Ross v. The City University of New York

Filing 19

ORDER denying 12 Motion to Dismiss for Lack of Jurisdiction. For the reasons set forth in the attached Memorandum and Order, defendant's motion to dismiss is DENIED. By October 7, 2016, the parties shall submit a joint letter to the court indicating: (1) whether defendant consents to plaintiff's amendment of the Complaint to add claim(s) against Chancellor Milliken in his official capacity; and (2) whether the parties wish to be referred to mediation to help resolve this matter. Ordered by Judge Kiyo A. Matsumoto on 9/29/2016. (McNulty, John)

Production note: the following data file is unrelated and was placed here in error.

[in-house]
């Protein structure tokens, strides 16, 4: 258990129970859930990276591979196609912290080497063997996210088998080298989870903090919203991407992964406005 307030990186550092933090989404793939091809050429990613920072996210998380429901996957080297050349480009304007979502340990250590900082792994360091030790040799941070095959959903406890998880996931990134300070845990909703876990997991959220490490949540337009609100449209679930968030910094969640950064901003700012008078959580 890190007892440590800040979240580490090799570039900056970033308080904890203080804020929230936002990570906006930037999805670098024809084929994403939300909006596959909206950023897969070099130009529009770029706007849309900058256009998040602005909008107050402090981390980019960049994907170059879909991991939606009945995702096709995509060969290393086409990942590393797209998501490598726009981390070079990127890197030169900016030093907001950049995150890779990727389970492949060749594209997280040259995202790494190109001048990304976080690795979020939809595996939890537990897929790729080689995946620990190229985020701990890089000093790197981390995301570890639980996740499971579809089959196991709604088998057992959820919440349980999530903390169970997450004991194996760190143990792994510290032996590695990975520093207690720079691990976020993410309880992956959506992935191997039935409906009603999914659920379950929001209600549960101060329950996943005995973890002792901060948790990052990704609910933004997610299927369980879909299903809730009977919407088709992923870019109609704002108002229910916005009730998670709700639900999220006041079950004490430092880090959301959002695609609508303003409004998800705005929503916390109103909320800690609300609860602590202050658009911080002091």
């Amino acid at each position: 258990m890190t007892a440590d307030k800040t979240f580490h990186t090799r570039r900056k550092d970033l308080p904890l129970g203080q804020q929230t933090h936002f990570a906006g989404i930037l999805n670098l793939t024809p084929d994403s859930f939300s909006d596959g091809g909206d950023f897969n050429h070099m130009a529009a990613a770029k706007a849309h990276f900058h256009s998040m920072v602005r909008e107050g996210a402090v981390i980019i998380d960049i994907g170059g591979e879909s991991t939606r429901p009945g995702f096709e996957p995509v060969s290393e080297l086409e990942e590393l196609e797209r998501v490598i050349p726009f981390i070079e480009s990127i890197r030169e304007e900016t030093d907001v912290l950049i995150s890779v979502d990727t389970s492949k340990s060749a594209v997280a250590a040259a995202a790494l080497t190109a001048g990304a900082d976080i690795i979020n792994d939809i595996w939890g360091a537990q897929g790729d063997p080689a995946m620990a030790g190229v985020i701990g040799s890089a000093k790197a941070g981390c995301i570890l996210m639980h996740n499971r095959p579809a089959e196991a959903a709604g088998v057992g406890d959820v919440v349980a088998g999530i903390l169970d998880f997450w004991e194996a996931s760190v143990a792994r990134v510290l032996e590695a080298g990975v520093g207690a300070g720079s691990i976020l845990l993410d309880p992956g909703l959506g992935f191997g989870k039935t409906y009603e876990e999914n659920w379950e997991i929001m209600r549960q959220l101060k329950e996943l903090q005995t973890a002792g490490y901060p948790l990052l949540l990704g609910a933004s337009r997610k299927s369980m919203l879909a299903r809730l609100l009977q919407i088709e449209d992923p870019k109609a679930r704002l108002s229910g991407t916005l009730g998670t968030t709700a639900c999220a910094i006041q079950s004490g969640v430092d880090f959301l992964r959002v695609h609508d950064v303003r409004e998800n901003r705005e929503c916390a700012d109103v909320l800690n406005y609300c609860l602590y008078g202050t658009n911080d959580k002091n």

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UNITED STATES DISTRICT COURT EASTERN DISTRICT OF NEW YORK ----------------------------------X KATHLEEN ROSS, Plaintiff, MEMORANDUM & ORDER -againstTHE CITY UNIVERSITY OF NEW YORK, as the political entity responsible for Queens College, 15-cv-4252 (KAM)(VMS) Defendant. ----------------------------------X MATSUMOTO, United States District Judge: Plaintiff Kathleen Ross commenced this action pursuant to Title II of the Americans with Disabilities Act of 1990 (“ADA”), 42 U.S.C. § 12131, et seq., and the Rehabilitation Act of 1973, 29 U.S.C. § 794, et seq. (“Rehabilitation Act”) against The City University of New York (“CUNY”), alleging that architectural barriers at Queens College hinder her ability to access services and utilize programs offered there. Complaint (“Compl.”) dated 7/21/2015.) (ECF No. 1, Pending before the court is CUNY’s motion to dismiss the Complaint pursuant to Federal Rules of Civil Procedure 12(b)(1) and 12(b)(6) for lack of subject matter jurisdiction and failure to state a claim for which relief can be granted. motion is denied. For the following reasons, CUNY’s Background I. Factual Background Plaintiff suffers from cerebral palsy, which causes her to use a walker as her primary means of mobility. 4.) 1 (Compl. ¶ Due to her disability, plaintiff is unable to walk, stand, or use her legs without assistance. (Id. ¶ 5.) Plaintiff was a student at Queens College when she filed the Complaint on July 21, 2015. (Id. ¶ 14.) Queens College, located in Flushing, New York (id. ¶ 7), is a senior college in the CUNY system. See N.Y. Educ. Law § 6202(5) (defining “senior college” to mean “an institution of higher education in the City of New York . . . but not including community college”); Falcon v. City Univ. of New York, No. 15cv-3421, 2016 WL 3920223, at *1 (E.D.N.Y. July 15, 2016) (“CUNY is the public university system of New York City. Queens College is a senior college within CUNY’s network.”). It is undisputed that since filing the Complaint, plaintiff has graduated from Queens College and is not presently enrolled there. (See ECF No. 15, Defendant’s Memorandum in Support of Motion to Dismiss (“Def. Mem.”) at 2; ECF No. 17, Plaintiff’s Opposition to Motion to Dismiss (“Pl. Mem.”) at 2.) 1 Unless otherwise noted, all facts are taken from the Complaint and are accepted as true for the purposes of this motion to dismiss. See Kassner v. 2nd Ave. Delicatessen Inc., 496 F.3d 229, 237 (2d Cir. 2007). 2 Plaintiff alleges that while attending Queens College as a student she “tried to access numerous architectural features but encountered numerous barriers which hindered her ability to access the services and utilize the programs offered” there. (Compl. ¶ 15.) Although she has graduated, plaintiff alleges that she resides in Queens County and, as an alumna and community member, she “plans to return to [Queens College] in the near future to utilize programs and activities administered” there. (Compl. ¶¶ 3, 18.) Plaintiff alleges that the “physical barriers to access” on the Queen College campus include, inter alia: (1) parking spaces “designated as accessible that do not have vertical signage, do not have the proper sized access aisles, [and] have access aisles that do not lead to curb cuts;” (2) ramps lacking proper handrails; (3) restrooms that have doorways that are too narrow, lack proper grab bars, have non-insulated pipes under the sinks, and have mirrors, toilet seat cover dispensers and hand dryers that are too far from the floor; (4) fire alarm pulls, wall-mounted telephones, light switches, and defibrillators that are too high off the floor; (5) vending machines that have operable parts too high off the floor; (6) “emergency kiosks” that do not contain proper clear floor space and have parts too high off the floor; (7) outdoor areas with inaccessible seating; (8) walkways between buildings with broken 3 and uneven sections; (9) sections of the Benjamin S. Rosenthal Library that are completely inaccessible due to stairs; (10) campus shuttle buses without lifts for the disabled; and (11) a lack of handicap accessible seating in the dining hall and student union. (Compl. ¶ 23.) Based on these alleged physical barriers to access, plaintiff contends that Queens College has discriminated against her, and continues to discriminate against her, by “excluding her from participation in, and denying her the benefits of” services, programs, and activities at Queens College. (Id. ¶ 28.) Plaintiff seeks a declaration that CUNY is in violation of Title II of the ADA and the Rehabilitation Act; an injunction requiring CUNY to make all “readily achievable” alterations to Queens College; and an award of compensatory damages, as well as attorneys’ fees and costs. (Id. at pp. 12-13.) II. Procedural History Plaintiff filed this lawsuit on July 21, 2015, naming as the sole defendant CUNY, “as the political entity responsible for Queens College.” (ECF No. 1.) CUNY moved to dismiss the Complaint on November 23, 2015, arguing that: (1) plaintiff lacks standing to obtain injunctive or declaratory relief because she is no longer a student at Queens College and fails to allege a particularized “injury” from architectural barriers; (2) the allegations in the Complaint fail to state a claim for 4 violation of either Title II of the ADA or the Rehabilitation Act; and (3) plaintiff’s ADA claim is barred by the Eleventh Amendment. (ECF No. 12.) Plaintiff filed an opposition memorandum (ECF No. 17), to which CUNY replied. (ECF No. 18.) Legal Standards I. Rule 12(b)(1) “A case is properly dismissed for lack of subject matter jurisdiction under Rule 12(b)(1) when the district court lacks the statutory or constitutional power to adjudicate it.” Makarova v. United States, 201 F.3d 110, 113 (2d Cir. 2000). It is well-settled that the “plaintiff bears the burden of proving subject matter jurisdiction by a preponderance of the evidence.” Aurecchione v. Schoolman Transp. Sys., Inc., 426 F.3d 635, 638 (2d Cir. 2005) (citing Luckett v. Bure, 290 F.3d 493, 497 (2d Cir. 2002)). In reviewing a Rule 12(b)(1) motion to dismiss, the court “must accept as true all material factual allegations in the complaint, but [the court is] not to draw inferences from the complaint favorable to plaintiff.” J.S. ex rel. N.S. v. Attica Cent. Sch., 386 F.3d 107, 110 (2d Cir. 2004). The court “may consider affidavits and other materials beyond the pleadings to resolve the jurisdictional issue, but [it] may not rely on conclusory or hearsay statements contained in the affidavits.” Id. 5 II. Rule 12(b)(6) To survive a motion to dismiss pursuant to Rule 12(b)(6), a complaint must contain sufficient factual matter, accepted as true, to ‘state a claim to relief that is plausible on its face.’” Ashcroft v. Iqbal, 556 U.S. 662, 678 (2009) (quoting Bell Atlantic Corp. v. Twombly, 550 U.S. 544, 570 (2007)). “A claim has facial plausibility when the plaintiff pleads factual content that allows the court to draw the reasonable inference that the defendant is liable for the conduct alleged.” Iqbal, 556 U.S. at 678. A complaint providing only “labels and conclusions” or “a formulaic recitation of the elements of a cause of action will not do.” Twombly, 550 U.S. at 555. In deciding a motion to dismiss pursuant to Rule 12(b)(6), the court may refer to “documents attached to the complaint as an exhibit or incorporated in it by reference, to matters of which judicial notice may be taken, or to documents either in plaintiffs’ possession or of which plaintiffs had knowledge and relied on in bringing suit.” Brass v. Am Film Tech., Inc., 987 F.2d 142, 150 (2d Cir 1993) (internal citations omitted). Discussion I. Standing Defendant first argues that plaintiff lacks standing to bring her claims because she is no longer a student at Queens 6 College and therefore does not face a “real or immediate” injury from the alleged architectural barriers on campus. at 5-8.) (Def. Mem. Plaintiff contends that her discriminatory treatment is ongoing because she will encounter architectural barriers when she returns to Queens College as an alumna for events and programs held on campus, and as an “ADA tester.” 6-11.) (Pl. Mem. at Defendant counters that plaintiff’s intentions to return to campus are too vague and uncertain to confer standing, and amount to the type of “some day” intentions the Supreme Court found insufficient to confer standing in Lujan v. Defenders of Wildlife, 504 U.S. 555, 564 (1992). (Def. Reply at 2.) Defendant additionally argues that even if plaintiff is found to have standing, she lacks standing “to seek an injunction for the entire 80-acre campus.” (Def. Mem. at 8.) Article III, § 2 of the Constitution limits federal jurisdiction to “Cases” and “Controversies.” Genesis Healthcare Corp. v. Symczyk, 133 S. Ct. 1523, 1528 (2013); see also DaimlerChrysler Corp. v. Cuno, 547 U.S. 332, 341 (2006) (“[N]o principle is more fundamental to the judiciary’s proper role in our system of government than the constitutional limitation of federal-court jurisdiction to actual cases or controversies.”) (internal quotation marks and citations omitted)). To establish Article III standing, a plaintiff generally must show: “(1) injury in fact, which must be (a) 7 concrete and particularized, and (b) actual or imminent; (2) a causal connection between the injury and defendant’s conduct; and (3) that the injury is likely to be redressed by a favorable decision.” Bernstein v. City of New York, 621 Fed. App’x 56, 57 (2d Cir. 2015) (citing Lujan v. Defenders of Wildlife, 504 U.S. 555, 560-61 (1992)). In ADA actions seeking injunctive relief, the Second Circuit has found standing “where (1) the plaintiff alleged past injury under the ADA; (2) it was reasonable to infer that the discriminatory treatment would continue; and (3) it was reasonable to infer, based on the past frequency of plaintiff’s visits and the proximity of [the accommodation] to plaintiff's home, that plaintiff intended to return to the subject location.” Kreisler v. Second Ave. Diner Corp., 731 F.3d 184, 187-88 (2d Cir. 2013); see also Bernstein, 621 Fed. App’x at 57-58 (applying test set forth in Kreisler to determine plaintiff’s standing under Title II of the ADA). In Kreisler, the Second Circuit applied these factors and found standing (and therefore an “injury in fact”) where a plaintiff with cerebral palsy alleged that: (1) a wheelchair inaccessible entrance to a restaurant violated the ADA; (2) plaintiff regularly frequented restaurants in his neighborhood; (3) plaintiff lived in close proximity to the defendant’s restaurant; and (4) plaintiff alleged that he would like to frequent the defendant’s restaurant. 8 Kreisler, 731 F.3d at 188. More recently, in Bernstein, the Second Circuit applied these factors where the plaintiff sued the City of New York under Title II of the ADA and the Rehabilitation Act based on alleged violations preventing him, as a blind person, from “equal or reasonable” access to Central Park. 57-58. 621 Fed App’x at The court found that plaintiff met the first Kreisler factor – past injury under the ADA – because “plaintiff alleged concrete factual allegations in support of his claim” that defendant denied him equal or reasonable access to Central Park. Id. Specifically, the complaint included a list of “violative conditions” at Central Park and alleged that plaintiff personally experienced the violations as a result of his blindness. Id. at 58. The court held that plaintiff satisfied the second Kreisler factor because it was “reasonable to infer” from the complaint that the alleged violations would continue. Id.; see also Kreisler, 731 F.3d at 188 (finding second element satisfied where defendant “has not indicated an intent to remedy th[e] barrier”). Finally, with respect to the third Kreisler factor – intent to return to the accommodation in the future – the Bernstein court found that plaintiff, who lived in Michigan, did not “provide any information regarding [his] intent to return to the Park in the future,” and remanded the case to the district court for further fact-finding on that issue. 9 621 Fed. App’x at 58-59. In doing so, the Second Circuit explained that in ADA cases: [i]ntent to return is a highly fact-sensitive inquiry that incorporates a range of factors including not only the proximity of the defendant’s services, programs, or activities to the plaintiff’s home and the frequency of the plaintiff's past visits . . . but also other factors relevant to the calculation of the plaintiff’s intent to return such as occupation or demonstrated travel habits. Id. at 59 (internal citation omitted). Defendant argues that “federal courts generally lose jurisdiction to adjudicate claims for declaratory or injunctive relief asserted by a student against a school, college, or university when the student graduates.” (Def. Mem. at 6.) Although graduation obviously may reduce frequency of visits to a university, a student’s graduation alone does not necessarily preclude standing to bring Title II ADA or Rehabilitation Act claims against that university. Such a strict rule would be inconsistent with the Second Circuit’s instruction in Kreisler to evaluate an ADA and Rehabilitation Act plaintiff’s “intent to return” to the accommodation at issue. In support of its argument that plaintiff does not have standing as a result of her graduation from Queens College, defendant cites inapposite cases that did not involve alleged ongoing ADA violations under Title II and, therefore, did not apply the Kreisler factors relevant to the standing analysis in 10 this ADA action. The cases cited by defendant address standing to bring First Amendment claims after graduation from a university. See, e.g., Fox v. Bd. of Trustees of State Univ. of N.Y., 42 F.3d 135, 139-40 (2d Cir. 1994) (finding alumni of the State University of New York (“SUNY”) at Cortland lacked standing to bring First Amendment claims challenging a SUNY regulation that prohibited commercial businesses from engaging in sales demonstrations in dorm rooms). Applying the Kreisler factors here, and accepting all allegations in the Complaint as true for purposes of defendant’s motion, the court finds that plaintiff has standing to pursue her claims under Title II of the ADA and the Rehabilitation Act. First, the Complaint includes concrete allegations of past injury. As in Bernstein, the Complaint alleges a series of “violative conditions” that plaintiff encountered while attempting to access Queens College. (Compl. ¶ 23.) Plaintiff also alleges that she personally experienced at least some of these conditions. For example, the Complaint states that plaintiff encountered great difficulty in her attempts to use the restrooms. (Id. ¶ 16.) Plaintiff also states that certain areas of the Benjamin S. Rosenthal Library are “completely inaccessible” to plaintiff due to stairs. (Id. 23.) The campus shuttle bus is “not accessible” to plaintiff because it does not 11 have a “lift” to assist disabled passengers. (Id.) In winter, the maintenance crew routinely plows snow onto accessible ramps, impeding plaintiff’s access to the property. (Id.) Additionally, it is reasonable to infer that plaintiff personally has been denied reasonable access to the Student Union, where there is “no accessible seating,” and the campus dining hall, where there is “no disabled seating” in the dining area. (Id.) These particularized instances of inaccessibility satisfy the first prong of the Kriesler test. Second, there is no indication in the Complaint that Queens College intends to remedy the allegedly violative conditions. Thus, it is reasonable to infer that those conditions will persist. See Kreisler, 731 F.3d at 188 (finding second factor satisfied where defendant “has not indicated an intent to remedy th[e] barrier”). Finally, plaintiff’s allegations are sufficient to establish intent to return to Queens College. Although no longer a student there, plaintiff lives in close proximity to Queens College (i.e., in Queens County) and alleges intent to return to campus as an alumna for programs and activities (Compl. ¶¶ 21-22) and to attend public events. (ECF No. 17-1, Affidavit of Kathleen Ross (“Ross Affidavit”) dated 12/19/2015 12 ¶¶ 6-8.) 2 Plaintiff’s allegations and sworn statements provide far more than the vague “some day” intentions to return that the Supreme Court has found insufficient to confer standing. Lujan, 504 U.S. at 564. See Indeed, plaintiff has already returned to Queens College since her graduation - for a “Thanksgiving Potluck” in November 2015 - and encountered barriers to access. (Ross Affidavit ¶ 7.) And according to the Queens College Foundation 2015 Alumni Calendar attached to plaintiff’s opposition brief (ECF No. 17-2), official alumni events (1) are held often on campus, and (2) are held regularly at the Benjamin S. Rosenthal Library, parts of which plaintiff alleges are “completely inaccessible” to her. 3 Based on plaintiff’s geographic proximity to her alma mater, her demonstrated history of returning to campus after graduation, her alleged plans to continue to return to campus, and the official events regularly offered on campus for alumni, it is reasonable to infer that plaintiff intends to return to Queens College. Having met the three Kreisler factors, the 2 Plaintiff’s affidavit is attached to her Memorandum in Opposition to Defendant’s Motion to Dismiss. When considering a Rule 12(b)(1) motion to dismiss for lack of standing, “it is within the trial court's power to allow or to require the plaintiff to supply, by amendment to the complaint or by affidavits, further particularized allegations of fact deemed supportive of plaintiff’s standing.” Warth v. Seldin, 422 U.S. 490, 501 (1975); see also Thompson v. County of Franklin, 15 F.3d 245, 249 (2d Cir. 1994). The Queens College website refers to the Benjamin S. Rosenthal Library as the “mecca of campus activity and learning.” (See Queens College Libraries website, available at: https://library.qc.cuny.edu/information/welcome.php.) (last visited 9/29/2016).) 3 13 court concludes that plaintiff has standing to pursue her claims. See, e.g., Brown v. St. John’s University, No. 08-cv- 2218, slip. op. at 8 (E.D.N.Y. June 28, 2010) (finding that former student who had graduated six years prior to bringing suit against defendant-university had standing to sue for ADA and Rehabilitation Act violations where “plaintiff alleges that ‘he continues to regularly visit the campus as an alumni to use the library, attend various campus events and activities, and to see friends’”). 4 Accordingly, defendant’s motion to dismiss for lack of standing is denied. Defendant’s fallback argument that even if plaintiff does have standing, she lacks standing “to seek an injunction for the entire 80-acre campus” is unavailing because the argument challenges the scope of relief plaintiff seeks – not whether plaintiff has standing to sue in the first instance. II. Plaintiff’s ADA and Rehabilitation Act Claims Title II of the ADA requires that “no qualified individual with a disability shall, by reason of such disability, be excluded from participation in or be denied the benefits of the services, programs, or activities of a public 4 The court need not reach plaintiff’s argument that her intention to serve as an “ADA tester” confers standing because of the court’s finding that plaintiff has alleged sufficient facts to find standing. See Harty v. Bull’s Head Realty, No. 3:11-cv-1760, 2013 WL 1131625, at *5 (D. Conn. Mar. 18, 2013) (declining to consider status as ADA tester as basis for standing and noting that “the issue of [ADA] tester status is unsettled in this Circuit”). 14 entity, or be subjected to discrimination by any such entity.” 42 U.S.C. § 12132. Section 504 of the Rehabilitation Act requires that “[n]o otherwise qualified individual with a disability . . . shall, solely by reason of her or his disability, be excluded from the participation in, be denied the benefits of, or be subjected to discrimination under any program or activity receiving Federal financial assistance . . . .” U.S.C. § 794(a). 29 “Although its terms are broadly drawn, the Rehabilitation Act incorporates the standards of the Americans with Disabilities Act.” Cheung v. Donahoe, No. 11–CV–122, 2016 WL 3640683, at *5 (E.D.N.Y. June 29, 2016). Consequently, “the Second Circuit has held that the Rehabilitation Act and the ADA impose identical requirements.” Gentile v. Potter, 509 F. Supp. 2d 221, 231 n.5 (E.D.N.Y. 2007); see also Rodriguez v. City of New York, 197 F.3d 611, 618 (2d Cir. 1999) (considering ADA and Rehabilitation claims “in tandem” because “Section 504 of the Rehabilitation Act and the ADA impose identical requirements”). The court, therefore, will consider defendant’s Rule 12(b)(6) challenge to plaintiff’s ADA and Rehabilitation Act claims together. To establish a prima facie violation of the ADA or the Rehabilitation Act, plaintiff must show that 1) she is a qualified individual with a disability; 2) CUNY is an entity subject to the ADA and the Rehabilitation Act; and 3) plaintiff 15 was denied the opportunity to participate in or benefit from Queens College’s services, programs, or activities, or Queens College otherwise discriminated against her by reason of her disability. See Henrietta D. v. Bloomberg, 331 F.3d 261, 272 (2d Cir. 2003) (citing Doe v. Pfrommer, 148 F.3d 73, 82 (2d Cir. 1998)). With respect to the third element, the Second Circuit has explained that Title II of the ADA and the Rehabilitation Act “require only that entities make ‘reasonable accommodations’ to enable ‘meaningful access’ to services, programs, and activities.” Bernstein, 621 Fed. App’x at 59-60. Defendant concedes for purposes of this motion that plaintiff is a qualified individual with a disability and that CUNY is generally subject to the ADA and Rehabilitation Act. (Def. Mem. at 10.) 5 Defendant, however, challenges the third element necessary to show an ADA or Rehabilitation Act violation, arguing that plaintiff has not identified any services, programs, or activities at Queens College to which she was denied “meaningful access” due to architectural barriers. (Def. Mem. at 11.) The court disagrees, and finds that plaintiff has stated claims for relief under both the ADA and the Rehabilitation Act. Plaintiff alleges, among other things, that 5 Defendant’s argument that plaintiff’s ADA claim is barred by the Eleventh Amendment is addressed in Section III, infra. 16 while on campus she: (1) cannot access certain areas of the main library; (2) has difficulty using bathrooms due to inadequate door width, sinks with exposed pipes, absent grab bars, and amenities that are too high off the floor; (3) cannot access “emergency kiosks” on campus due to lack of clear floor space; (4) cannot access campus shuttle buses because they lack lifts for disabled passengers; and (5) cannot access seating in the Student Union or dining hall. (Compl. ¶ 23.) Accepting these allegations as true and drawing all reasonable inferences in plaintiff’s favor, as the court must, plaintiff has plausibly alleged that she is being denied “meaningful access” to services (e.g., shuttle bus transportation) and activities (e.g., dining at the main dining hall) at Queens College. Therefore, the court denies defendant’s Rule 12(b)(6) motion to dismiss for failure to state a claim. III. Eleventh Amendment Immunity Finally, defendant argues that Eleventh Amendment sovereign immunity bars plaintiff’s ADA claim against CUNY. (Def. Mem. at 13-17.) Plaintiff responds that the court need not decide this immunity issue at the pleadings stage. Mem. at 23-24.) (Pl. In the alternative, plaintiff argues that Congress has validly abrogated defendant’s sovereign immunity under Title II of the ADA. (Id. at 24-28.) The Eleventh Amendment provides that “[t]he Judicial 17 power of the United States shall not be construed to extend to any suit in law or equity, commenced or prosecuted against one of the United States by Citizens of another State, or by Citizens or Subjects of any Foreign State.” XI. U.S. CONST. amend. The Supreme Court has long held that the Eleventh Amendment bars suits against a state by one of its own citizens, unless (1) the state consents to be sued, or (2) Congress validly abrogates the state’s immunity. See Coll. Sav. Bank v. Fl. Prepaid Postsecondary Educ. Expense Bd., 527 U.S. 666, 670 (1999). The parties agree that defendant has consented to be sued under the Rehabilitation Act because it receives federal funding. Congress enacted the Rehabilitation Act pursuant to its authority under the Spending Clause. When acting pursuant to the Spending Clause, “Congress may provide funds to the states and may require that the states, as a condition of receiving those funds, waive their sovereign immunity.” Marino v. City University of New York, 18 F. Supp. 3d 320, 330 (E.D.N.Y. 2014) (citing Garcia v. S.U.N.Y. Health Sciences Ctr. Of Brooklyn, 280 F.3d 98, 113 (2d Cir. 2001). Section 504 of the Rehabilitation Act prohibits a program that receives federal funding from discriminating against a person based on a disability. 29 U.S.C. § 794(a). The Second Circuit has held that Section 504 of the Rehabilitation Act “constitutes a clear 18 expression of Congress’s intent to condition acceptance of federal funds on a state’s waiver of its Eleventh Amendment immunity.” Garcia, 280 F.3d at 113; Keitt v. New York City, 882 F. Supp. 2d 412, 425 (S.D.N.Y. 2011) (“Rehabilitation Act claims are not barred by the 11th Amendment because New York has waived sovereign immunity with respect to those claims.”). Defendant acknowledges that plaintiff’s Rehabilitation Act claim is not barred by the Eleventh Amendment because CUNY receives federal funds. (Def. Mem. at 14 n.4.) The parties dispute whether the Eleventh Amendment bars plaintiff’s ADA claim. Section 5 of the Fourteenth Amendment allows Congress to abrogate a state’s sovereign immunity when it does so to enforce the substantive guarantees of that Amendment. Tennessee v. Lane, 541 U.S. 509, 518 (2004). With respect to state immunity under Title II of the ADA, Congress provided that: A state shall not be immune under the eleventh amendment to the Constitution of the United States from an action in Federal or State court of competent jurisdiction for a violation of this chapter. In any action against a State for a violation of the requirements of this chapter, remedies (including remedies both at law and in equity) are available for such a violation to the same extent as such remedies are available for such a violation in an action against any public or private entity other than a State. 42 U.S.C. § 12202. In United States v. Georgia, the Supreme Court considered this provision of the ADA and held that 19 “insofar as Title II creates a private cause of action for damages against the States for conduct that actually violates the Fourteenth Amendment, Title II validly abrogates state sovereign immunity.” original). 546 U.S. 151, 159 (2006) (emphasis in Although Georgia held that Congress validly abrogated states’ sovereign immunity for certain claims under Title II of the ADA (i.e., Title II violations that also violate the Fourteenth Amendment), it “explicitly left open the question of whether Congress may validly abrogate sovereign immunity with respect to a particular class of misconduct that violates Title II but does not violate the Fourteenth Amendment.” Dean v. Univ. at Buffalo Sch. of Med. & Biomedical Sci., 804 F.3d 178, 194 (2d Cir. 2015). This “open question” is relevant here because plaintiff arguably does not allege a specific constitutional violation against CUNY. After Georgia, the Second Circuit has not decided whether abrogation of immunity is enforceable in the circumstance presented here: a Title II ADA claim brought against a public educational institution where arguably there is no specific constitutional violation alleged. See Dean, 804 F.3d at 195 (“We express no position as to the question of whether Congress has validly abrogated sovereign immunity in the context of discrimination in access to public education on the basis of disability.”) 20 In the absence of guidance from the Second Circuit, the court need not resolve this issue at the pleadings stage. See Lyng v. Northwest Indian Cemetery Protective Ass’n, 485 U.S. 439, 445–46 (1988) (discussing the “fundamental and longstanding principle of judicial restraint [that] requires courts avoid reaching constitutional questions in advance of the necessity of deciding them”). Because sovereign immunity does not bar plaintiff’s Rehabilitation Act claim, the court has subject matter jurisdiction over this action regardless of CUNY’s immunity from the ADA claim. Consequently, there is no risk of violating CUNY’s “right not to be haled into court” when it is immune from suit. 1988). See Smith v. Reagan, 841 F.2d 28, 30 (2d Cir. Moreover, the remedies available to plaintiff under Title II of the ADA and the Rehabilitation Act are identical. See 42 U.S.C. § 12133 (requiring that remedies, procedures and rights under Title II of ADA are identical to those under § 504 of the Rehabilitation Act); see also Pace v. Bogalusa v. City Sch. Bd., 403 F.3d 272, 287-89 (5th Cir. 2005) (finding it unnecessary to address abrogation under Title II of the ADA “given that [Title II’s] rights and remedies are identical to and duplicative of those provided in § 504”). Thus, as a practical matter, this case will proceed on the same course regardless of whether CUNY may later be found immune from 21 plaintiff’s ADA claim. 6 Defendant’s motion to dismiss plaintiff’s ADA claim on sovereign immunity grounds is denied. Conclusion For the foregoing reasons, defendant’s motion to dismiss is denied. By October 7, 2016, the parties shall submit a joint letter to the court indicating: (1) whether defendant consents to plaintiff’s amendment of the Complaint to add claim(s) against Chancellor Milliken in his official capacity; and (2) whether the parties wish to be referred to mediation to help resolve this matter. SO ORDERED. Dated: September 29, 2016 Brooklyn, New York _____________/s/_____________ Kiyo A. Matsumoto United States District Judge 6 In any event, plaintiff represents that it will move to amend the Complaint to assert an ADA claim against CUNY Chancellor James B. Milliken in his official capacity under the exception to Eleventh Amendment immunity established in Ex parte Young, 209 U.S. 123 (1908). (Pl. Mem. at 28 n.52.) Defendant concedes that the Eleventh Amendment would not bar an ADA claim for prospective declaratory and injunctive relief against Chancellor Milliken in his official capacity (Def. Reply at 8.), which effectively would moot the sovereign immunity issue altogether. 22